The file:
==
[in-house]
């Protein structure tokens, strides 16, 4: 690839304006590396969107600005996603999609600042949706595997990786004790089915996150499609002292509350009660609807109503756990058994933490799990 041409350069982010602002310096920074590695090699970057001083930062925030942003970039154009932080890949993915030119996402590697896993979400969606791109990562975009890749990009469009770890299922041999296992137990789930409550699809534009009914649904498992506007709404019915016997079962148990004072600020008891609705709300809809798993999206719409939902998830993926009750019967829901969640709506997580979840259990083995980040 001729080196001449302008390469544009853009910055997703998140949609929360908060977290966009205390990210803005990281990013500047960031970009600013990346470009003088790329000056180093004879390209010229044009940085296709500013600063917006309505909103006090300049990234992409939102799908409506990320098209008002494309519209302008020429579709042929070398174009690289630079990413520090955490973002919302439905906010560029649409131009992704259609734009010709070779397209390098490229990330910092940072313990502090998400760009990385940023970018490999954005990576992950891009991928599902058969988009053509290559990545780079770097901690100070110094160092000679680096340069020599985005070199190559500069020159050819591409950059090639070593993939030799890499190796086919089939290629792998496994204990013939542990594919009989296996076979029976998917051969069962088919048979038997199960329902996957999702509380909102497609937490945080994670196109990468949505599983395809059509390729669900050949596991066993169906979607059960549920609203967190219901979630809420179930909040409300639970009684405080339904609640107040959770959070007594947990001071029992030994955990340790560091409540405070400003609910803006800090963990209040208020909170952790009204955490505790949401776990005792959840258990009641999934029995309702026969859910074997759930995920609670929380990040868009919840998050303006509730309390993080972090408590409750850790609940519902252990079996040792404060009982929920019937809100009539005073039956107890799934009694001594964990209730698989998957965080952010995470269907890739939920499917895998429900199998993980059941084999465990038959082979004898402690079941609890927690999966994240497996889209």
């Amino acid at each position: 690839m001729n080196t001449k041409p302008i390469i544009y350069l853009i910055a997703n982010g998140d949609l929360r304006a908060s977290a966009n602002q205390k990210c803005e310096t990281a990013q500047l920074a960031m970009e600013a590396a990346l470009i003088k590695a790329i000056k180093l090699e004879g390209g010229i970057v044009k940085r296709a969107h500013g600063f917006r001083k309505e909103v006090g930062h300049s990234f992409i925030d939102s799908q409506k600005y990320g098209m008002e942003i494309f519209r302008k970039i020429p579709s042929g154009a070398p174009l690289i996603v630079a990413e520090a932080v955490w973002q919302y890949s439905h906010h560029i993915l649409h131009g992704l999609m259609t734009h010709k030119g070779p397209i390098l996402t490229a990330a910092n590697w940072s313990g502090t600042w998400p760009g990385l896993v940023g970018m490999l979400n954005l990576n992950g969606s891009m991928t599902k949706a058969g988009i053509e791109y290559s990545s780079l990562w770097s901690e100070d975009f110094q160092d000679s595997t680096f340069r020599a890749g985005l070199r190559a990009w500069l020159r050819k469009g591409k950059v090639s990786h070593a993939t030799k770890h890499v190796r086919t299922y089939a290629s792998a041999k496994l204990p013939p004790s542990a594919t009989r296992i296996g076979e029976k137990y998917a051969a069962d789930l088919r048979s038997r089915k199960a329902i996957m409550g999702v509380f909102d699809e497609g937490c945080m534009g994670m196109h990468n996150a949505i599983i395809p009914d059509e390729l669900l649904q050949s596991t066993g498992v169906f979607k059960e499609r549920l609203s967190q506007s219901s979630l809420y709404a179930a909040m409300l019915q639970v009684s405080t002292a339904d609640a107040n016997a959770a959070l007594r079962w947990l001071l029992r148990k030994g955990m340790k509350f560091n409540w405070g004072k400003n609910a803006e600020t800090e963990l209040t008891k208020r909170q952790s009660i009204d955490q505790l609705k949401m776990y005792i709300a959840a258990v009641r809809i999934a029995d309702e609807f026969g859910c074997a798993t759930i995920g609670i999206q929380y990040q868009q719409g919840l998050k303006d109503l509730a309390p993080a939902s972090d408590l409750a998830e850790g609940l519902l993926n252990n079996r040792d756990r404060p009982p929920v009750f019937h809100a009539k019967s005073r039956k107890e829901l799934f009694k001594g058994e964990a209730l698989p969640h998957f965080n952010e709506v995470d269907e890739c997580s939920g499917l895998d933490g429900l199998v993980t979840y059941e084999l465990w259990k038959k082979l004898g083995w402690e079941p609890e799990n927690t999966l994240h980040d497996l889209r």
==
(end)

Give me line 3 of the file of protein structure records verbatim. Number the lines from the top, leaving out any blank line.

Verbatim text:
């Amino acid at each position: 690839m001729n080196t001449k041409p302008i390469i544009y350069l853009i910055a997703n982010g998140d949609l929360r304006a908060s977290a966009n602002q205390k990210c803005e310096t990281a990013q500047l920074a960031m970009e600013a590396a990346l470009i003088k590695a790329i000056k180093l090699e004879g390209g010229i970057v044009k940085r296709a969107h500013g600063f917006r001083k309505e909103v006090g930062h300049s990234f992409i925030d939102s799908q409506k600005y990320g098209m008002e942003i494309f519209r302008k970039i020429p579709s042929g154009a070398p174009l690289i996603v630079a990413e520090a932080v955490w973002q919302y890949s439905h906010h560029i993915l649409h131009g992704l999609m259609t734009h010709k030119g070779p397209i390098l996402t490229a990330a910092n590697w940072s313990g502090t600042w998400p760009g990385l896993v940023g970018m490999l979400n954005l990576n992950g969606s891009m991928t599902k949706a058969g988009i053509e791109y290559s990545s780079l990562w770097s901690e100070d975009f110094q160092d000679s595997t680096f340069r020599a890749g985005l070199r190559a990009w500069l020159r050819k469009g591409k950059v090639s990786h070593a993939t030799k770890h890499v190796r086919t299922y089939a290629s792998a041999k496994l204990p013939p004790s542990a594919t009989r296992i296996g076979e029976k137990y998917a051969a069962d789930l088919r048979s038997r089915k199960a329902i996957m409550g999702v509380f909102d699809e497609g937490c945080m534009g994670m196109h990468n996150a949505i599983i395809p009914d059509e390729l669900l649904q050949s596991t066993g498992v169906f979607k059960e499609r549920l609203s967190q506007s219901s979630l809420y709404a179930a909040m409300l019915q639970v009684s405080t002292a339904d609640a107040n016997a959770a959070l007594r079962w947990l001071l029992r148990k030994g955990m340790k509350f560091n409540w405070g004072k400003n609910a803006e600020t800090e963990l209040t008891k208020r909170q952790s009660i009204d955490q505790l609705k949401m776990y005792i709300a959840a258990v009641r809809i999934a029995d309702e609807f026969g859910c074997a798993t759930i995920g609670i999206q929380y990040q868009q719409g919840l998050k303006d109503l509730a309390p993080a939902s972090d408590l409750a998830e850790g609940l519902l993926n252990n079996r040792d756990r404060p009982p929920v009750f019937h809100a009539k019967s005073r039956k107890e829901l799934f009694k001594g058994e964990a209730l698989p969640h998957f965080n952010e709506v995470d269907e890739c997580s939920g499917l895998d933490g429900l199998v993980t979840y059941e084999l465990w259990k038959k082979l004898g083995w402690e079941p609890e799990n927690t999966l994240h980040d497996l889209r």